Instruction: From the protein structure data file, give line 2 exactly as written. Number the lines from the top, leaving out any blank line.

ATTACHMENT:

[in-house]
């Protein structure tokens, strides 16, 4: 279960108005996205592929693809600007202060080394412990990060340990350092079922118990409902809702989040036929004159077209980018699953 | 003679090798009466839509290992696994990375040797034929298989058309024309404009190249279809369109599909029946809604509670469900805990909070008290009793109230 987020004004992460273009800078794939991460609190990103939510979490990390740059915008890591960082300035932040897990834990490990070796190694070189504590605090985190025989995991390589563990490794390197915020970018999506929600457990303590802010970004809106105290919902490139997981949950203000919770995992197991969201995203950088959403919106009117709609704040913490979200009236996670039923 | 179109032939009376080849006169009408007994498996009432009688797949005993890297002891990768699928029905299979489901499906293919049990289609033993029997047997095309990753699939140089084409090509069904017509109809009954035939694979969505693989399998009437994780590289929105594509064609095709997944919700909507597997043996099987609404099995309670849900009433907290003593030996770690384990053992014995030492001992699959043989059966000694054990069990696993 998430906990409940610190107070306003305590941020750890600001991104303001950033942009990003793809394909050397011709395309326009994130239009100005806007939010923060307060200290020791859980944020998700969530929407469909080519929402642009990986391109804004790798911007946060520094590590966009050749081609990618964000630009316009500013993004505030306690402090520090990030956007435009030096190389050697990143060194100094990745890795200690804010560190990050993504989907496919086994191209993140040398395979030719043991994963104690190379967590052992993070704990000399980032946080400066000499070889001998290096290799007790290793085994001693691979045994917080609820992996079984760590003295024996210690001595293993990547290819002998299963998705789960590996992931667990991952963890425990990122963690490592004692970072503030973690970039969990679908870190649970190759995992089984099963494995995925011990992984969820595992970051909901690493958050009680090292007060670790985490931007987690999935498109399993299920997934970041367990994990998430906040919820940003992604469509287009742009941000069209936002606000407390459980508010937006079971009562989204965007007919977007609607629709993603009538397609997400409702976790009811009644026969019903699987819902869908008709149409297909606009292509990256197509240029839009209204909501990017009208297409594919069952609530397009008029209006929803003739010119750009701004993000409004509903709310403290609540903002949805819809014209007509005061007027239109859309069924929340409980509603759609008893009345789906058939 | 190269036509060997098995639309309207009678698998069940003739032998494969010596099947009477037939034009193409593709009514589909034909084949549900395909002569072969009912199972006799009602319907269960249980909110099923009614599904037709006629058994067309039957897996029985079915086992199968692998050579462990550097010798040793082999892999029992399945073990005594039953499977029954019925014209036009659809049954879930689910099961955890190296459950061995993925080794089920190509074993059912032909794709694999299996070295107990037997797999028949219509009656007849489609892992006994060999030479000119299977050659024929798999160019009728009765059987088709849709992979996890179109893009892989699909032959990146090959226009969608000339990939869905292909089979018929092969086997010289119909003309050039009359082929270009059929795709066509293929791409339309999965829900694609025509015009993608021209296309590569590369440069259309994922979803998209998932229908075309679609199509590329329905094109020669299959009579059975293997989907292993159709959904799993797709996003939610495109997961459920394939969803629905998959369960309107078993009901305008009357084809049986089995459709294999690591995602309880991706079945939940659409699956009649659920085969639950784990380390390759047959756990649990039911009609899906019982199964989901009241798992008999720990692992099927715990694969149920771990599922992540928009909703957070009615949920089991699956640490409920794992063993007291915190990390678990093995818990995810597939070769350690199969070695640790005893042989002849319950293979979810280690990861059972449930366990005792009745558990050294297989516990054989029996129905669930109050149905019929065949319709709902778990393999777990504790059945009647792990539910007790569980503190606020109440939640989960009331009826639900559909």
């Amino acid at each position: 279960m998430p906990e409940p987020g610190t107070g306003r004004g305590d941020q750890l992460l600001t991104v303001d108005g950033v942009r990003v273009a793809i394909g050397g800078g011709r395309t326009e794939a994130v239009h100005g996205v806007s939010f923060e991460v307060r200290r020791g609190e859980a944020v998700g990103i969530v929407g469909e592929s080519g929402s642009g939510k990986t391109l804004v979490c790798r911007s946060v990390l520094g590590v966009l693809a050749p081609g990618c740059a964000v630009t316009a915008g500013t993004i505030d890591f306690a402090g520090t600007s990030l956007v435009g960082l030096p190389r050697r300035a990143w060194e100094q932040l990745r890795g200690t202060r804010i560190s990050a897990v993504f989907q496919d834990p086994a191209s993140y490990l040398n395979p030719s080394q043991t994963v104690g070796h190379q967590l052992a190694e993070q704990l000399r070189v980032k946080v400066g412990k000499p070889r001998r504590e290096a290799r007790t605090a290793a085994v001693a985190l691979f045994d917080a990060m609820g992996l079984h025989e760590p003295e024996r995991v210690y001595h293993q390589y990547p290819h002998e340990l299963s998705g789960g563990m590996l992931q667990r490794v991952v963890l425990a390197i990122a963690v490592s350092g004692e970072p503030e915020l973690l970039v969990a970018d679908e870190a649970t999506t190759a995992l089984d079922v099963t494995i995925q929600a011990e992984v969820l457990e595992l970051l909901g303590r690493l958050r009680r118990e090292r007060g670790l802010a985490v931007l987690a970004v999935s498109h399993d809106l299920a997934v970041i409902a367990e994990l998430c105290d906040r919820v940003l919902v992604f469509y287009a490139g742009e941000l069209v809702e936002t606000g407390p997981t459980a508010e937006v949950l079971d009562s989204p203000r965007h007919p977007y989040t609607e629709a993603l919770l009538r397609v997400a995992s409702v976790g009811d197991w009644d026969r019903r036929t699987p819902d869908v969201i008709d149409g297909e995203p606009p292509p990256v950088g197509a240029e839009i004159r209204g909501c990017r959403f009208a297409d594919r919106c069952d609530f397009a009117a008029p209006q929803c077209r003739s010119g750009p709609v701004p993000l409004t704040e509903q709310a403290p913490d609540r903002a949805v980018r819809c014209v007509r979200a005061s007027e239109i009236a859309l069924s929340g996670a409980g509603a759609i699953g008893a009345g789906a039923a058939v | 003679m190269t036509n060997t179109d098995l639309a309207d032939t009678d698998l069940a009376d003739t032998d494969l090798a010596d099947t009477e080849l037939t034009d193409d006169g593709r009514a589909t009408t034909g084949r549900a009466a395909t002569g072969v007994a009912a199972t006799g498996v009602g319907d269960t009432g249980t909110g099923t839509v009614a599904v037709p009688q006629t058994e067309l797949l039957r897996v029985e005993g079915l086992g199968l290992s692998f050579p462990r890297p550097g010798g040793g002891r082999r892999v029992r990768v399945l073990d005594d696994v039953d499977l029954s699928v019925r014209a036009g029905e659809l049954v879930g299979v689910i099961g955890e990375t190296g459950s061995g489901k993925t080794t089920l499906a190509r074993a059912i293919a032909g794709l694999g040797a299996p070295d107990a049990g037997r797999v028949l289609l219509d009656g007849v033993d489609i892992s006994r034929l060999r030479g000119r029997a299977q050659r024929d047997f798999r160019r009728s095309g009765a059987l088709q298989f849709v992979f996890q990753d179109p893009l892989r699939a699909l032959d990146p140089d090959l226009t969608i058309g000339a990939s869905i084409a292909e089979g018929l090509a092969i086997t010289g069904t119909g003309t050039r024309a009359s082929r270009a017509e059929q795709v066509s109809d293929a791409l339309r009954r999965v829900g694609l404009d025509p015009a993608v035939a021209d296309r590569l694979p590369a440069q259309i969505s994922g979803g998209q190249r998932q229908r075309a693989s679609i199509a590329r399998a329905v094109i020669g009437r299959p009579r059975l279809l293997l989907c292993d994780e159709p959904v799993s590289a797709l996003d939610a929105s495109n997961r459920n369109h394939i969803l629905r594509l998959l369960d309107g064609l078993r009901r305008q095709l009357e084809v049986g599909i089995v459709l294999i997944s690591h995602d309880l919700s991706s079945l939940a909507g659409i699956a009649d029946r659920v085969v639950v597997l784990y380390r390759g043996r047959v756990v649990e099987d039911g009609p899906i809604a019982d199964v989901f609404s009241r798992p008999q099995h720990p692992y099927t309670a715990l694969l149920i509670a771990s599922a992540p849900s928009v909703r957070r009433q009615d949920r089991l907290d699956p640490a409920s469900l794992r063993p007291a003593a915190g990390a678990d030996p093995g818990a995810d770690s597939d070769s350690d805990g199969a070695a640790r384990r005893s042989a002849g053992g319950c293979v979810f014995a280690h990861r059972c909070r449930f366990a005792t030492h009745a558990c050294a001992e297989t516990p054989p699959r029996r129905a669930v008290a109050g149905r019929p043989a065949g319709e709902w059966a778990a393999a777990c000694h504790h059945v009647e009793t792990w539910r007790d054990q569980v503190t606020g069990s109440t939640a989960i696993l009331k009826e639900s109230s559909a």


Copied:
């Protein structure tokens, strides 16, 4: 279960108005996205592929693809600007202060080394412990990060340990350092079922118990409902809702989040036929004159077209980018699953 | 003679090798009466839509290992696994990375040797034929298989058309024309404009190249279809369109599909029946809604509670469900805990909070008290009793109230 987020004004992460273009800078794939991460609190990103939510979490990390740059915008890591960082300035932040897990834990490990070796190694070189504590605090985190025989995991390589563990490794390197915020970018999506929600457990303590802010970004809106105290919902490139997981949950203000919770995992197991969201995203950088959403919106009117709609704040913490979200009236996670039923 | 179109032939009376080849006169009408007994498996009432009688797949005993890297002891990768699928029905299979489901499906293919049990289609033993029997047997095309990753699939140089084409090509069904017509109809009954035939694979969505693989399998009437994780590289929105594509064609095709997944919700909507597997043996099987609404099995309670849900009433907290003593030996770690384990053992014995030492001992699959043989059966000694054990069990696993 998430906990409940610190107070306003305590941020750890600001991104303001950033942009990003793809394909050397011709395309326009994130239009100005806007939010923060307060200290020791859980944020998700969530929407469909080519929402642009990986391109804004790798911007946060520094590590966009050749081609990618964000630009316009500013993004505030306690402090520090990030956007435009030096190389050697990143060194100094990745890795200690804010560190990050993504989907496919086994191209993140040398395979030719043991994963104690190379967590052992993070704990000399980032946080400066000499070889001998290096290799007790290793085994001693691979045994917080609820992996079984760590003295024996210690001595293993990547290819002998299963998705789960590996992931667990991952963890425990990122963690490592004692970072503030973690970039969990679908870190649970190759995992089984099963494995995925011990992984969820595992970051909901690493958050009680090292007060670790985490931007987690999935498109399993299920997934970041367990994990998430906040919820940003992604469509287009742009941000069209936002606000407390459980508010937006079971009562989204965007007919977007609607629709993603009538397609997400409702976790009811009644026969019903699987819902869908008709149409297909606009292509990256197509240029839009209204909501990017009208297409594919069952609530397009008029209006929803003739010119750009701004993000409004509903709310403290609540903002949805819809014209007509005061007027239109859309069924929340409980509603759609008893009345789906058939 | 190269036509060997098995639309309207009678698998069940003739032998494969010596099947009477037939034009193409593709009514589909034909084949549900395909002569072969009912199972006799009602319907269960249980909110099923009614599904037709006629058994067309039957897996029985079915086992199968692998050579462990550097010798040793082999892999029992399945073990005594039953499977029954019925014209036009659809049954879930689910099961955890190296459950061995993925080794089920190509074993059912032909794709694999299996070295107990037997797999028949219509009656007849489609892992006994060999030479000119299977050659024929798999160019009728009765059987088709849709992979996890179109893009892989699909032959990146090959226009969608000339990939869905292909089979018929092969086997010289119909003309050039009359082929270009059929795709066509293929791409339309999965829900694609025509015009993608021209296309590569590369440069259309994922979803998209998932229908075309679609199509590329329905094109020669299959009579059975293997989907292993159709959904799993797709996003939610495109997961459920394939969803629905998959369960309107078993009901305008009357084809049986089995459709294999690591995602309880991706079945939940659409699956009649659920085969639950784990380390390759047959756990649990039911009609899906019982199964989901009241798992008999720990692992099927715990694969149920771990599922992540928009909703957070009615949920089991699956640490409920794992063993007291915190990390678990093995818990995810597939070769350690199969070695640790005893042989002849319950293979979810280690990861059972449930366990005792009745558990050294297989516990054989029996129905669930109050149905019929065949319709709902778990393999777990504790059945009647792990539910007790569980503190606020109440939640989960009331009826639900559909």